One of the least endearing aspects of the Microsoft Certificate Authority is the approach taken to Serial Number generation. The approach described in the following tech net article describes a brace of schemes: the first starts the serial number with the number of milliseconds since the system was started or you can opt for an alternative incorporating a random number generator.

The upshot of the default scheme is a sequence of serial numbers with such randomness and gaps that one is tempted to find the largest copy of the Oxford English dictionary available and re-educate the responsible party repeatedly and forcefully enough for the word serial and it’s meaning to be lodged permanently within their consciousness. Here is an example of the output:

So why is this an issue. Well any system performing business logic and making assumptions about the serial-ness of these numbers will be scuppered. One such system would be an OCSP system that provided with a CRL tries to assume what certificate serial numbers are still valid.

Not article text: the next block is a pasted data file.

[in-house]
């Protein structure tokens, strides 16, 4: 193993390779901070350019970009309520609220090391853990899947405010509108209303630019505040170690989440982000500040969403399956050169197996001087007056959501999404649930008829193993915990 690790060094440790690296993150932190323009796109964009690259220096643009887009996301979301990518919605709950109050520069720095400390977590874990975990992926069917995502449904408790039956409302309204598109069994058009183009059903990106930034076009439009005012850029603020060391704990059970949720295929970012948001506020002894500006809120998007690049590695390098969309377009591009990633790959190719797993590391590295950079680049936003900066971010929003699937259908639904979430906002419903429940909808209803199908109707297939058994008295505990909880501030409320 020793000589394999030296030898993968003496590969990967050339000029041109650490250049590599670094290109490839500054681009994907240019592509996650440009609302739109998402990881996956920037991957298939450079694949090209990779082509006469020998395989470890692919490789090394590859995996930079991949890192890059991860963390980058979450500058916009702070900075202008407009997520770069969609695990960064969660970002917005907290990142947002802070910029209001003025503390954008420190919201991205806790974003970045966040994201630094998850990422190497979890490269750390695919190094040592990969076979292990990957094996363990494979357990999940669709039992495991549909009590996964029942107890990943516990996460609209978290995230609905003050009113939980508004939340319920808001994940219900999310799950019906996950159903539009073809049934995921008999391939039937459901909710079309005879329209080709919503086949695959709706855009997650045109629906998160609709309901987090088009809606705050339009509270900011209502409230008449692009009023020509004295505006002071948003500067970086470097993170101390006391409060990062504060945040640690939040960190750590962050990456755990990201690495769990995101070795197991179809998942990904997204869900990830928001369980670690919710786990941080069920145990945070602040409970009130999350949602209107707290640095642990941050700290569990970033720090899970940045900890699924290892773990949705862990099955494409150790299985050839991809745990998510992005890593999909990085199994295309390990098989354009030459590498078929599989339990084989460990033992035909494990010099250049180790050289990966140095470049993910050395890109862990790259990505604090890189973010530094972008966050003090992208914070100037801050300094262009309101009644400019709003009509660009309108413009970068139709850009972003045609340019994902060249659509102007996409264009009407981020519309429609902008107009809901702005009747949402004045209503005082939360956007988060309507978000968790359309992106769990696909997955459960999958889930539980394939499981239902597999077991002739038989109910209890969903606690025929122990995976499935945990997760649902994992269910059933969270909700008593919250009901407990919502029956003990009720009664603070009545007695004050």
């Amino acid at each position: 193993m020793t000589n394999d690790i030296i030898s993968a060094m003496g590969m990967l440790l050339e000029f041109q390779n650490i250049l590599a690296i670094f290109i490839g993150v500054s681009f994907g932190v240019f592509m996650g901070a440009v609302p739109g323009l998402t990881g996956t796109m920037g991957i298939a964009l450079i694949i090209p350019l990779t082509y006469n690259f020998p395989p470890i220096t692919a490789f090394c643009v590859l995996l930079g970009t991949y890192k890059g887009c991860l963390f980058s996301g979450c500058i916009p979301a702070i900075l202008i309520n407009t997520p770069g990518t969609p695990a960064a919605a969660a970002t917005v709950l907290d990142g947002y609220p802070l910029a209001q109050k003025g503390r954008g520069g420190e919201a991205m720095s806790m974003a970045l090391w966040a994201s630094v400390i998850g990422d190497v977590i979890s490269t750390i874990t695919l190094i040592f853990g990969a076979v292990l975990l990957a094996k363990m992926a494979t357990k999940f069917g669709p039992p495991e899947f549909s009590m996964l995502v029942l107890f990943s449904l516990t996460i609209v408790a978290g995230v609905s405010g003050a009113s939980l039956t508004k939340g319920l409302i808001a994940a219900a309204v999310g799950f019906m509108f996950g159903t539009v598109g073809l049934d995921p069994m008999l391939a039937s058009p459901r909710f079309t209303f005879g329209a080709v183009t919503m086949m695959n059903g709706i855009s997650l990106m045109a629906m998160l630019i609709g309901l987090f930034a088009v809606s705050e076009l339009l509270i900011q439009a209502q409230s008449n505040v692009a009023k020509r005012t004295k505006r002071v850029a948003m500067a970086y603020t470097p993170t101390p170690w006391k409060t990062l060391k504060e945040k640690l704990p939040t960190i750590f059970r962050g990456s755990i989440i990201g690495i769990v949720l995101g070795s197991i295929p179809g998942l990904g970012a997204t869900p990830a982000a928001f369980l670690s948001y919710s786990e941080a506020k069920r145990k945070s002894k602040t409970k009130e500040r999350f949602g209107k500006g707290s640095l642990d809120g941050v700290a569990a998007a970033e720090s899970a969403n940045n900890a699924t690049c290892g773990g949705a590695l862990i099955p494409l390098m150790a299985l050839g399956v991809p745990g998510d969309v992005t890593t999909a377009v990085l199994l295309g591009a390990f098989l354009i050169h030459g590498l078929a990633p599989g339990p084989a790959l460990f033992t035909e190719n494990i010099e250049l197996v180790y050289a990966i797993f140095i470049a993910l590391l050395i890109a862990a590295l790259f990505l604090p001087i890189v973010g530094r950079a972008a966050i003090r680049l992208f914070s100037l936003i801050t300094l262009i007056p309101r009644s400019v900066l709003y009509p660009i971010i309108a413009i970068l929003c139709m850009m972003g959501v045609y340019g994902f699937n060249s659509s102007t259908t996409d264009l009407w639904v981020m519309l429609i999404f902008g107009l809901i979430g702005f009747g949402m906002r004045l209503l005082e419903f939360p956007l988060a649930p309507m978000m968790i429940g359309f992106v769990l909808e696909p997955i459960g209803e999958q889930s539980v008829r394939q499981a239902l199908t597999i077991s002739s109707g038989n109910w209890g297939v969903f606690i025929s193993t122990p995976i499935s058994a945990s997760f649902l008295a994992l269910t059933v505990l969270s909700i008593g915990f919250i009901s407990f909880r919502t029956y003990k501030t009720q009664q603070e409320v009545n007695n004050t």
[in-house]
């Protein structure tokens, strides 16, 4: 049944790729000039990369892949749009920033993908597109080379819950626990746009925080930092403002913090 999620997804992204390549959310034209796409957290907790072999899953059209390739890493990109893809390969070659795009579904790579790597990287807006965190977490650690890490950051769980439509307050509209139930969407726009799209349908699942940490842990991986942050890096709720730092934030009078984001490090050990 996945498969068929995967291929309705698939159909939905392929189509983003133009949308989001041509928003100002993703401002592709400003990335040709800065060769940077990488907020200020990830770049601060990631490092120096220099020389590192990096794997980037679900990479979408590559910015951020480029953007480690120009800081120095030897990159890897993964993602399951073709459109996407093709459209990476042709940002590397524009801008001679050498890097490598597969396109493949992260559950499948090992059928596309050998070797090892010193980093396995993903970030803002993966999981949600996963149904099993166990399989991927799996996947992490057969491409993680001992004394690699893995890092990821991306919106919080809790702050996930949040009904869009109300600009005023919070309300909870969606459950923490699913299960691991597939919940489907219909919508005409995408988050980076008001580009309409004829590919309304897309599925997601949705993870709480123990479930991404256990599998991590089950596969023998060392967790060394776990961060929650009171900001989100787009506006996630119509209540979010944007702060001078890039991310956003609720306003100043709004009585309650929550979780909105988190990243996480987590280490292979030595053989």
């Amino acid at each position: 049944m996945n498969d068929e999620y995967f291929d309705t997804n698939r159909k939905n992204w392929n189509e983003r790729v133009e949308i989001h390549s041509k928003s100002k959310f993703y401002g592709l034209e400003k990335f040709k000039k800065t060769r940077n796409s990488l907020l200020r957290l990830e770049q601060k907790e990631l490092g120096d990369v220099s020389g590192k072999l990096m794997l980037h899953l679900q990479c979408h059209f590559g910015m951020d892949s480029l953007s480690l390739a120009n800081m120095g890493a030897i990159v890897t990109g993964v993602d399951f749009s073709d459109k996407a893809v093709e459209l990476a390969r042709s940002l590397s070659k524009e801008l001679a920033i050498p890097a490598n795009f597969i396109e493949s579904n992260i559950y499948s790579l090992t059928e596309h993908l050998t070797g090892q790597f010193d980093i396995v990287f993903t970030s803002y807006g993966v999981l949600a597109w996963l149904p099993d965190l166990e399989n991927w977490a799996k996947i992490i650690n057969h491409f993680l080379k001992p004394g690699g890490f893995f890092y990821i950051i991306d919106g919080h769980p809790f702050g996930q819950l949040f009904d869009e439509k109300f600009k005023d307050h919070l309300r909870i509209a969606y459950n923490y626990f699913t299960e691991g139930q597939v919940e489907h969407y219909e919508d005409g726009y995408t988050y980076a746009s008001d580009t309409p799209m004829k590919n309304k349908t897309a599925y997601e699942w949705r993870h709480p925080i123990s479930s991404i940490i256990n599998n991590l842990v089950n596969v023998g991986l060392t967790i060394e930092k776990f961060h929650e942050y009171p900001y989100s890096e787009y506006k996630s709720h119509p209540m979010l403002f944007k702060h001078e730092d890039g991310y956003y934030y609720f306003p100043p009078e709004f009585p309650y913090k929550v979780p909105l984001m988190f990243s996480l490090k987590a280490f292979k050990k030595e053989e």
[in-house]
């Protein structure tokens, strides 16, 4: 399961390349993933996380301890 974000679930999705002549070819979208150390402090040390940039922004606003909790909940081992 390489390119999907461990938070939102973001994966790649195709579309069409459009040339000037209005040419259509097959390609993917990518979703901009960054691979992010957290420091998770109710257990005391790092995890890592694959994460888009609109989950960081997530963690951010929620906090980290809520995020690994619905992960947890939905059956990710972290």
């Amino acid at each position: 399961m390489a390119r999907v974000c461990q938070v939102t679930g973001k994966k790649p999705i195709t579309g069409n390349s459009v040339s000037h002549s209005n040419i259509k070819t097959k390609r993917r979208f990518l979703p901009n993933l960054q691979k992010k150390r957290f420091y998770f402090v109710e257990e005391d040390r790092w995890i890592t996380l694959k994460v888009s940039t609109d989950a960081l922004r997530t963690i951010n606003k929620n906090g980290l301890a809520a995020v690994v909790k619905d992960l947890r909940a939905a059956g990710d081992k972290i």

Luckily there is a way to force the CA into a much more sociable behaviour pattern. It’s largely undocumented, I only found it in a 3rd party* doc with the Microsoft docs completely ignoring it. Indeed I only knew to look because a wild eyed and battle scarred colleague had once heard tell of it. It is documented below and if you look at the image above you will see the effect in the last two numbers.

At the command line run the following commands. Stop the CA first.

certutil –delreg ca\HighSerial


certutil –setreg ca\HighSerial “3d”

Where the second setting sets the CA to issue certificates with sequential serial numbers using 7 bytes. It is also recommended to perform this configuration before any certificates are issued, otherwise there will be gaps in the serial numbers.


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